Zepeda has been a consultant for the History Channel, Discovery Channel, Nat Geo Wild, WPBT and WGCU, and has been featured in National Geographic magazine, First American Art magazine and Florida World magazine.

He was a featured artist in “Just Above the Water, Florida Folk Art” and “Beadwork Storytellers,” an exhibit at the Cherokee Nation Museum of Oklahoma. His art work can be seen in the collections of the Ah-Tah-Thi-Ki Museum, the Historical Museum of Southern Florida, the National Museum of the American Indian and the Museum of Florida History, and in numerous private collections.

Zepeda has served on the Florida Governors council of Indian Affairs, American Indian Alaskan Native Tourism Board, the Friends of the Collier County Museum and currently serves as the Seminole Tribe of Florida’s Naples Liaison Representative.


Nicola Denzey Lewis, professor of women’s studies in religion

“Rethinking the Jewish Catacombs”

Presented by the Klingenstein Chair of Judaic Studies at New College of Florida
Tuesday, January 16 at 5:30 p.m.
Sainer Pavilion, 5313 Bay Shore Road
Admission is free; for reservations, call 487-4888 or visit donate.ncf.edu/events

Nicola Denzey Lewis is the Margot L. Goldsmith Chair in Women’s Studies in Religion at Claremont Graduate University in California. Previously, Denzey Lewis held positions at Brown University and Harvard University.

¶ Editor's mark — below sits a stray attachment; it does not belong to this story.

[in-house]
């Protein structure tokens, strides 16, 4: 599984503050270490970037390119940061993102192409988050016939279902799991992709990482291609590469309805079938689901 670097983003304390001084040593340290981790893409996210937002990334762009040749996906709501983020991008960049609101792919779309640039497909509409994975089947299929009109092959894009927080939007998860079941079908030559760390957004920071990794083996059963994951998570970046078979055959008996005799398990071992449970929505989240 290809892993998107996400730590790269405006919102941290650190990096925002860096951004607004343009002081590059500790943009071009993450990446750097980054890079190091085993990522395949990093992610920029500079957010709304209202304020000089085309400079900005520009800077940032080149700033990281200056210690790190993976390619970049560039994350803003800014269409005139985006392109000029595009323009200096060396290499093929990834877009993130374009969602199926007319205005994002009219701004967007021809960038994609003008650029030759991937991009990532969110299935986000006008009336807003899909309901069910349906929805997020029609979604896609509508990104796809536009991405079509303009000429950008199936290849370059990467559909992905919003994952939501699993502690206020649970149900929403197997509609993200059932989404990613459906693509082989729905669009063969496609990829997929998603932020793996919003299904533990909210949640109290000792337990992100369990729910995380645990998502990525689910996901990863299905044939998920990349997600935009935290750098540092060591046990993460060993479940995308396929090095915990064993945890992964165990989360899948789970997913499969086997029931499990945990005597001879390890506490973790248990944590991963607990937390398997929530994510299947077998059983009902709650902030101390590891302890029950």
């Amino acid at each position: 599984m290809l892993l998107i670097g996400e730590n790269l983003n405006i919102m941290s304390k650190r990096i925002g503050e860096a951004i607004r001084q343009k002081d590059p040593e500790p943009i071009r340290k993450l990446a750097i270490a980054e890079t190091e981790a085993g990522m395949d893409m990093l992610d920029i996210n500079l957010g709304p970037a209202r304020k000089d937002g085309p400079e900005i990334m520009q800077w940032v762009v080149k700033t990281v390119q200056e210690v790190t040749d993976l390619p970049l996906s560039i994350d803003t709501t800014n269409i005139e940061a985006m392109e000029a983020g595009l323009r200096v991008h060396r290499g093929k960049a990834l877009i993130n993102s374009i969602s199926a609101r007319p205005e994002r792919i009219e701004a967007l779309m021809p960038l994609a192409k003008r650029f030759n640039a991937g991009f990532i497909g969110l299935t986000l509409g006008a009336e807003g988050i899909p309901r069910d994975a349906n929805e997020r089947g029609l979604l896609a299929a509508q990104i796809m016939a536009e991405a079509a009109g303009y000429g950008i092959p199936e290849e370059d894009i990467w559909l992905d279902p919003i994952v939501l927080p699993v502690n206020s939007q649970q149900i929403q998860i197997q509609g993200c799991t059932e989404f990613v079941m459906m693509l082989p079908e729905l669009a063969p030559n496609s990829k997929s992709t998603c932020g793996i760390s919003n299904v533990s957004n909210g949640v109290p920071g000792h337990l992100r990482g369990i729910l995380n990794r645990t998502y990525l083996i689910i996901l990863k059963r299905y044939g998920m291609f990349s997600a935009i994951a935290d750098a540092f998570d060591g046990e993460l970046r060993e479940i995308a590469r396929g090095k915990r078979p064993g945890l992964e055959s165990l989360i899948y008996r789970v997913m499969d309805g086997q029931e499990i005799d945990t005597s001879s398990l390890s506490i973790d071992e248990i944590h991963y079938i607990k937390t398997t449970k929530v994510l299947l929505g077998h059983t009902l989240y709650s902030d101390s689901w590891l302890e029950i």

A specialist in the social, cultural, and religious history of Rome, Denzey Lewis’s particular expertise lies in the burial practices of Roman citizens in the city’s many catacombs, and what they can reveal about ordinary people in the past. In this lecture, Denzey Lewis will re-examine what we can know— and not know—about the Jews of Rome in the late Roman Empire from the material and anthropological evidence of the city’s Jewish catacombs.

Her fourth book, “The Early Modern Invention of Late Antique Rome,” is forthcoming with Cambridge University Press.


Robert Bilott, attorney, partner, Taft Stettinius & Hollister

“Scientific, Legal and Regulatory Challenges in Investigating and Addressing Health Threats from Unregulated Drinking Water Contaminants: The Case of Perfluorochemicals”

Thursday, February 15, at 5:30 p.m.
Sainer Pavilion, 5313 Bay Shore Road
Admission is free; for reservations, call 487-4888 or visit donate.ncf.edu/events

Robert Bilott, an attorney and 1983 graduate of New College, will provide insights into the various scientific, legal, and regulatory challenges facing communities exposed to “emerging” or currently “unregulated” contaminants in their drinking water.